Join Terry Lee Stone for an in-depth discussion in this video Anatomy of a contract: Part one, part of Running a Design Business: Designer-Client Agreements.
Contracts, like creative businesses, can vary depending on personal style and the nature of the work, but generally speaking, I will present a tried and true structure that you may want to adopt or adapt for your practice. There are five elements or components in a Designer-Client Agreements: General Info, Descriptions, Compensation, Fine Print and Signatures. Each of these are pretty straightforward; I am going to break them down in detail in upcoming movies. I would like to note here that what I refer to as Part 1 of your agreement, which is General Information, Descriptions and Compensation will change for each agreement that you write.
While Part 2, which is the Terms and Conditions and a line for the client's Signature, will pretty much remain constant from project to project. First, you are going to need to design a branded contract template document that is similar to your letterhead. It should have your business's name, address, phone number and email on it. Label the document with the word Proposal or Agreement or whichever name you've decided to use. Make the name bold and obvious, because it might look a lot like your invoice. Each time you create a Designer-Client Agreement; you will add the date and address it to your client contact.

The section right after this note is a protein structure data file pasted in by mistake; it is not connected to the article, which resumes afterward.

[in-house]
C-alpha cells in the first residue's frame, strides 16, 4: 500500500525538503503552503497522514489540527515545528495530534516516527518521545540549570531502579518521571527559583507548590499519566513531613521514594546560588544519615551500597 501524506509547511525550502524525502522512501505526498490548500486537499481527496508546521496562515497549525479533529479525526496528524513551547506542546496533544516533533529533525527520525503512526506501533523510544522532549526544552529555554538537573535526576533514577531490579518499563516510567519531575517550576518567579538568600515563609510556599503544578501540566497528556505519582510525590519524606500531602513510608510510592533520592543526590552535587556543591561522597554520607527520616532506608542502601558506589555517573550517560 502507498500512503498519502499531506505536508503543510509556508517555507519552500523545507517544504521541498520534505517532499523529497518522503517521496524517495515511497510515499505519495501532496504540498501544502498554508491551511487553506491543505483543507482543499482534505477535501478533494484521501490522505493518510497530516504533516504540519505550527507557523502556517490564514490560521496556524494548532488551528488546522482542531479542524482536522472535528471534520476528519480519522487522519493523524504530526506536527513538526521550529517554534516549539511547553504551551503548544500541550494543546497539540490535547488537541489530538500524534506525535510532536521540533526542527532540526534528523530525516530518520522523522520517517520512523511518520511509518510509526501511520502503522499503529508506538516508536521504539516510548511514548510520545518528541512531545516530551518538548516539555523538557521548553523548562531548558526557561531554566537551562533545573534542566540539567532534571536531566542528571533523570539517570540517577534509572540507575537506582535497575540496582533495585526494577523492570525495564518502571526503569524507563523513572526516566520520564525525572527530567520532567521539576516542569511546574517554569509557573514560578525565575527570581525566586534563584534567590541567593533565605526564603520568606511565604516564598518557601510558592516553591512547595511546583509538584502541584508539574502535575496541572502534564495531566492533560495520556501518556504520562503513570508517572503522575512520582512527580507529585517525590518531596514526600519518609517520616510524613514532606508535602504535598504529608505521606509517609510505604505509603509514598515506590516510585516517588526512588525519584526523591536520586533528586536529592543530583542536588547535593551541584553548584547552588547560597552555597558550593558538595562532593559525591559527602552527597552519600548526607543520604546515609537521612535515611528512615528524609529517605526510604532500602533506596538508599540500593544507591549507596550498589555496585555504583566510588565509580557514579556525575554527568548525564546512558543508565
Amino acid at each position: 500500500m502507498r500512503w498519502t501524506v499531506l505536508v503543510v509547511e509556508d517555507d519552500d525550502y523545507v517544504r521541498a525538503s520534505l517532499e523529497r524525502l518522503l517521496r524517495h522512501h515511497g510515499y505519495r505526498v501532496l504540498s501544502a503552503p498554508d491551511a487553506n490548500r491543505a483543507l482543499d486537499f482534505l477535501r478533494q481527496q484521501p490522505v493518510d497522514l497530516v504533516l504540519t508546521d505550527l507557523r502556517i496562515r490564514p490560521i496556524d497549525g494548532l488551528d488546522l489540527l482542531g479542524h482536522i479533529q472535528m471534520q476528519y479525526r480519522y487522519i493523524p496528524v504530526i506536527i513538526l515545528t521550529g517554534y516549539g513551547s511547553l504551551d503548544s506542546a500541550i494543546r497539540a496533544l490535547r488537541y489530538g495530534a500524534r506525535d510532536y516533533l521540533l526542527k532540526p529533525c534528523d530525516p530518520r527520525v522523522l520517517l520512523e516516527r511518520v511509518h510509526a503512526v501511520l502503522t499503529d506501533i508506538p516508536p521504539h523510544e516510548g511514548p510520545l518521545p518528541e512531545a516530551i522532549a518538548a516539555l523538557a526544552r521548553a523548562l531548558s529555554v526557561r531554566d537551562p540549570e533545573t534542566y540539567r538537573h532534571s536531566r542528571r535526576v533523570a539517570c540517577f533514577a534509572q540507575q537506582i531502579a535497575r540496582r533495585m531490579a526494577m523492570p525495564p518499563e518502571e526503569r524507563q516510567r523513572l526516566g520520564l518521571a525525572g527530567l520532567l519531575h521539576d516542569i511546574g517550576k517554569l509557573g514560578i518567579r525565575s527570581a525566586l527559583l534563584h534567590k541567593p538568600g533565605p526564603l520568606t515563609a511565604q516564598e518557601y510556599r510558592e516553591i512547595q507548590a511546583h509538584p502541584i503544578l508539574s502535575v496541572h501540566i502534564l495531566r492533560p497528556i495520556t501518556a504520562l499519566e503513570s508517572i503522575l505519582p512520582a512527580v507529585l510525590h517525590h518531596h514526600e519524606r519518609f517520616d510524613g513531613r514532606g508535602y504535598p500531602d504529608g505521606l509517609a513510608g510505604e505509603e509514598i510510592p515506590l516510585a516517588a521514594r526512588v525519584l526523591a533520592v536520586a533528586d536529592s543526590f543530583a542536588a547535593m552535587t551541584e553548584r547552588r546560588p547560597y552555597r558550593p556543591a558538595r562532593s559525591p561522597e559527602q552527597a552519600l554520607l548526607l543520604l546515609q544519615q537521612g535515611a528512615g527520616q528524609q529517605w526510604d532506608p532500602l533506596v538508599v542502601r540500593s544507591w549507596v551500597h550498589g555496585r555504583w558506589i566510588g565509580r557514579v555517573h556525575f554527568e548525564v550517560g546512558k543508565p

It is wise to put an actual person's name, not just the client company name, on the document to make it clear who you're doing business with. This could be very important in the case of a dispute or if your client contact person is fired or released during the project. When I say Descriptions, I mean two kinds of information, the Scope Of Work or SOW, which is what you'll do, that's mandatory. You and the client need to know what work is included in the agreement and also design process breakdown, which outlines how you'll do the work.
Typically this is detailed in phases. It's not mandatory, but it's a good idea to include process information, because it helps the client know what to expect throughout the project. Breaking down the work in two phases describes what you will do in each. This also helps you track the work from a project management standpoint. Describing the work in phases makes the creative process more understandable to clients. It also allows clear demarcations for approvals, invoices and payments, as well as logical points to end the working relationship if things turn sour.
This idea of phase breakdown is covered in more detail in Chapter 2 of this course. The Scope Of Work is typically a one paragraph description of the project. It should be specific enough to ensure that if there are major changes in the project, you can renegotiate. Also, I recommend that you tell the client how many rounds of revisions and/or changes or modifications are included in the Scope Of Work.
- Understanding the anatomy of a contract
- Scoping the project
- Estimating your costs
- Subcontracting work
- Heading off problems